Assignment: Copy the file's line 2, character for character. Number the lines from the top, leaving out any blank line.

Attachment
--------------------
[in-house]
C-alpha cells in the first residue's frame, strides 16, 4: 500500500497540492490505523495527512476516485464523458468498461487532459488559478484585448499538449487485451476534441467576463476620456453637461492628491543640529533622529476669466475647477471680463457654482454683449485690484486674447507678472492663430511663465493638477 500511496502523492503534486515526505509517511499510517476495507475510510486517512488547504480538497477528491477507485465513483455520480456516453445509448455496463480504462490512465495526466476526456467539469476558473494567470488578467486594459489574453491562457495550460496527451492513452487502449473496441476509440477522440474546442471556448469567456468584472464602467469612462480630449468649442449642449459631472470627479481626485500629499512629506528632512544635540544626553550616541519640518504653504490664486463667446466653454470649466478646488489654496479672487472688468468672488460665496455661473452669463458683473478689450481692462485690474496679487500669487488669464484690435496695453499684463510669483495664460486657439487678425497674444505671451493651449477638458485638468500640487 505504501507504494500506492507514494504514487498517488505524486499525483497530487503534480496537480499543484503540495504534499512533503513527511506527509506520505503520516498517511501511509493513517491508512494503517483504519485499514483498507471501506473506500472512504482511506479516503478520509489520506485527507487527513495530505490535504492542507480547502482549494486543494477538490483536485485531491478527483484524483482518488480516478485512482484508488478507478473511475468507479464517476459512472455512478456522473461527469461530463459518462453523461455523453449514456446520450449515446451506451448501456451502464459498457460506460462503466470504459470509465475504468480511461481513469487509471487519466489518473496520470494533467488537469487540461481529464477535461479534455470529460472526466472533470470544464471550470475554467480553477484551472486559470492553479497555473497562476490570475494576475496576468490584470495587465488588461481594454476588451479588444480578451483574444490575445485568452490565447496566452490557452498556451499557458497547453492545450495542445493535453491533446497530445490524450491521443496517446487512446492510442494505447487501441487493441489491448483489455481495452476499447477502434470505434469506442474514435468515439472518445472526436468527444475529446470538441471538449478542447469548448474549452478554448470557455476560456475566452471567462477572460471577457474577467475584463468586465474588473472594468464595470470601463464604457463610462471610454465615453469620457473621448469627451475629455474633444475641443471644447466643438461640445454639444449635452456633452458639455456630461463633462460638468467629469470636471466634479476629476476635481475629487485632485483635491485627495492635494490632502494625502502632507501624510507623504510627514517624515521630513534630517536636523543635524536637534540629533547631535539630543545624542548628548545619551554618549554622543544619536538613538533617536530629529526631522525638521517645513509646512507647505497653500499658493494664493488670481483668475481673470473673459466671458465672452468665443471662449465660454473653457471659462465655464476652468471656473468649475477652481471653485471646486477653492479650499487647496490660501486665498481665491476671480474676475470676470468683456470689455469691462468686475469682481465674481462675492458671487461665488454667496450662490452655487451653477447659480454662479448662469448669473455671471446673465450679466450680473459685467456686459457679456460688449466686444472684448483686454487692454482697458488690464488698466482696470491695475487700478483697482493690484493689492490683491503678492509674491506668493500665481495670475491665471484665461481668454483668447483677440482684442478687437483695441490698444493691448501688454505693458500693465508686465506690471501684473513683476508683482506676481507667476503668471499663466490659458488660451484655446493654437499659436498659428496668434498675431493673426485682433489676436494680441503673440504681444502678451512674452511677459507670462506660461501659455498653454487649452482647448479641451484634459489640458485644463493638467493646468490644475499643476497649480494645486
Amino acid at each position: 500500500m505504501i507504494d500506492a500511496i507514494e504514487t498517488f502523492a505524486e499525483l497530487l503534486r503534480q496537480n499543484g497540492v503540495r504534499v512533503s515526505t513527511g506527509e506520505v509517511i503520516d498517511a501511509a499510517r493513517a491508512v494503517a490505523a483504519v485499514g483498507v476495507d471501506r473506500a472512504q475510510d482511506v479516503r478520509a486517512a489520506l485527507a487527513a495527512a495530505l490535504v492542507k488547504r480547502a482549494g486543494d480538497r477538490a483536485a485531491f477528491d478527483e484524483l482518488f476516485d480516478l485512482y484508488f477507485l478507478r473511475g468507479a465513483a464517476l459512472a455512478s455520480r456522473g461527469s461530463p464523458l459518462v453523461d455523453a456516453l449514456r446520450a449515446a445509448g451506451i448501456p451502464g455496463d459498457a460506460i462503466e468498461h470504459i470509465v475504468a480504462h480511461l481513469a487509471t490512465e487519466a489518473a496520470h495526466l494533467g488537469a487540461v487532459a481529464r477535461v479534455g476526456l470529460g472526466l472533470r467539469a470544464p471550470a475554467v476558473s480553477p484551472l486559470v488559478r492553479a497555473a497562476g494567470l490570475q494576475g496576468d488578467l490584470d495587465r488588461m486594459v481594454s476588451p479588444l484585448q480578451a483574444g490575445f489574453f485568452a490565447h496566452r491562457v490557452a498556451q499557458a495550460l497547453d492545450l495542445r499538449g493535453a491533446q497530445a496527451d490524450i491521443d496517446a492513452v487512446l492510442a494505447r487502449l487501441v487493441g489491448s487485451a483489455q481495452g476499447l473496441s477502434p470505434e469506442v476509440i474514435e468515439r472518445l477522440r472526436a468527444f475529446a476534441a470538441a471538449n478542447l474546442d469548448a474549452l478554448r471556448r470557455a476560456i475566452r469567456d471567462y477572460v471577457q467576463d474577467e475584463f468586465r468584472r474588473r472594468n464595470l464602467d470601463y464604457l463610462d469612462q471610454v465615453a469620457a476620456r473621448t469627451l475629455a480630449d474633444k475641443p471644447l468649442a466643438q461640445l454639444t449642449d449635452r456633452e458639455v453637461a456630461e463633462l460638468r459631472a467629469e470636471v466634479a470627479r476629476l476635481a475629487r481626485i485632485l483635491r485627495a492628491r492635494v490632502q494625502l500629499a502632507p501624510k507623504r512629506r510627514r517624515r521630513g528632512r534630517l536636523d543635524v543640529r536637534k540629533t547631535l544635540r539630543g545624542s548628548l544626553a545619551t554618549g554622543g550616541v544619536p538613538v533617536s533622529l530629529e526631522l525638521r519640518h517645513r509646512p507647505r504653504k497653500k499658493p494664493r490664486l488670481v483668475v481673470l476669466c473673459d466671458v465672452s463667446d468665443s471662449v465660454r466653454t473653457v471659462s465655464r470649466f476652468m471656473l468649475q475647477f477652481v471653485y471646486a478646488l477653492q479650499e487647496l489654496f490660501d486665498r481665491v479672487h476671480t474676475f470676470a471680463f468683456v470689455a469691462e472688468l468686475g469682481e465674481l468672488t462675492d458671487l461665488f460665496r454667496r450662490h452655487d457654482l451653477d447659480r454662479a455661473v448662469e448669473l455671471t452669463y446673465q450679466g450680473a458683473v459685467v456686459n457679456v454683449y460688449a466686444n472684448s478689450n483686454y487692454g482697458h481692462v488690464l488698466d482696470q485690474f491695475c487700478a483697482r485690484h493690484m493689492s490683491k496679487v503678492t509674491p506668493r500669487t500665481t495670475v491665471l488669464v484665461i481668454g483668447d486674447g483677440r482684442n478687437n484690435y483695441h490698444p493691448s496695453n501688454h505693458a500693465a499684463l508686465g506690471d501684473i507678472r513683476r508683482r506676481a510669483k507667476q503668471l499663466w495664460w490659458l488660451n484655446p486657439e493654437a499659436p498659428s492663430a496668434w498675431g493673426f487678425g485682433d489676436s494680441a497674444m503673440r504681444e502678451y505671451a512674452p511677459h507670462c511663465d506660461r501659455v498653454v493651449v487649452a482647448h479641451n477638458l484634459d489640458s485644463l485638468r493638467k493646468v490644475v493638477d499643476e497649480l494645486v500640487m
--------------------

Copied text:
C-alpha cells in the first residue's frame, strides 16, 4: 500500500497540492490505523495527512476516485464523458468498461487532459488559478484585448499538449487485451476534441467576463476620456453637461492628491543640529533622529476669466475647477471680463457654482454683449485690484486674447507678472492663430511663465493638477 500511496502523492503534486515526505509517511499510517476495507475510510486517512488547504480538497477528491477507485465513483455520480456516453445509448455496463480504462490512465495526466476526456467539469476558473494567470488578467486594459489574453491562457495550460496527451492513452487502449473496441476509440477522440474546442471556448469567456468584472464602467469612462480630449468649442449642449459631472470627479481626485500629499512629506528632512544635540544626553550616541519640518504653504490664486463667446466653454470649466478646488489654496479672487472688468468672488460665496455661473452669463458683473478689450481692462485690474496679487500669487488669464484690435496695453499684463510669483495664460486657439487678425497674444505671451493651449477638458485638468500640487 505504501507504494500506492507514494504514487498517488505524486499525483497530487503534480496537480499543484503540495504534499512533503513527511506527509506520505503520516498517511501511509493513517491508512494503517483504519485499514483498507471501506473506500472512504482511506479516503478520509489520506485527507487527513495530505490535504492542507480547502482549494486543494477538490483536485485531491478527483484524483482518488480516478485512482484508488478507478473511475468507479464517476459512472455512478456522473461527469461530463459518462453523461455523453449514456446520450449515446451506451448501456451502464459498457460506460462503466470504459470509465475504468480511461481513469487509471487519466489518473496520470494533467488537469487540461481529464477535461479534455470529460472526466472533470470544464471550470475554467480553477484551472486559470492553479497555473497562476490570475494576475496576468490584470495587465488588461481594454476588451479588444480578451483574444490575445485568452490565447496566452490557452498556451499557458497547453492545450495542445493535453491533446497530445490524450491521443496517446487512446492510442494505447487501441487493441489491448483489455481495452476499447477502434470505434469506442474514435468515439472518445472526436468527444475529446470538441471538449478542447469548448474549452478554448470557455476560456475566452471567462477572460471577457474577467475584463468586465474588473472594468464595470470601463464604457463610462471610454465615453469620457473621448469627451475629455474633444475641443471644447466643438461640445454639444449635452456633452458639455456630461463633462460638468467629469470636471466634479476629476476635481475629487485632485483635491485627495492635494490632502494625502502632507501624510507623504510627514517624515521630513534630517536636523543635524536637534540629533547631535539630543545624542548628548545619551554618549554622543544619536538613538533617536530629529526631522525638521517645513509646512507647505497653500499658493494664493488670481483668475481673470473673459466671458465672452468665443471662449465660454473653457471659462465655464476652468471656473468649475477652481471653485471646486477653492479650499487647496490660501486665498481665491476671480474676475470676470468683456470689455469691462468686475469682481465674481462675492458671487461665488454667496450662490452655487451653477447659480454662479448662469448669473455671471446673465450679466450680473459685467456686459457679456460688449466686444472684448483686454487692454482697458488690464488698466482696470491695475487700478483697482493690484493689492490683491503678492509674491506668493500665481495670475491665471484665461481668454483668447483677440482684442478687437483695441490698444493691448501688454505693458500693465508686465506690471501684473513683476508683482506676481507667476503668471499663466490659458488660451484655446493654437499659436498659428496668434498675431493673426485682433489676436494680441503673440504681444502678451512674452511677459507670462506660461501659455498653454487649452482647448479641451484634459489640458485644463493638467493646468490644475499643476497649480494645486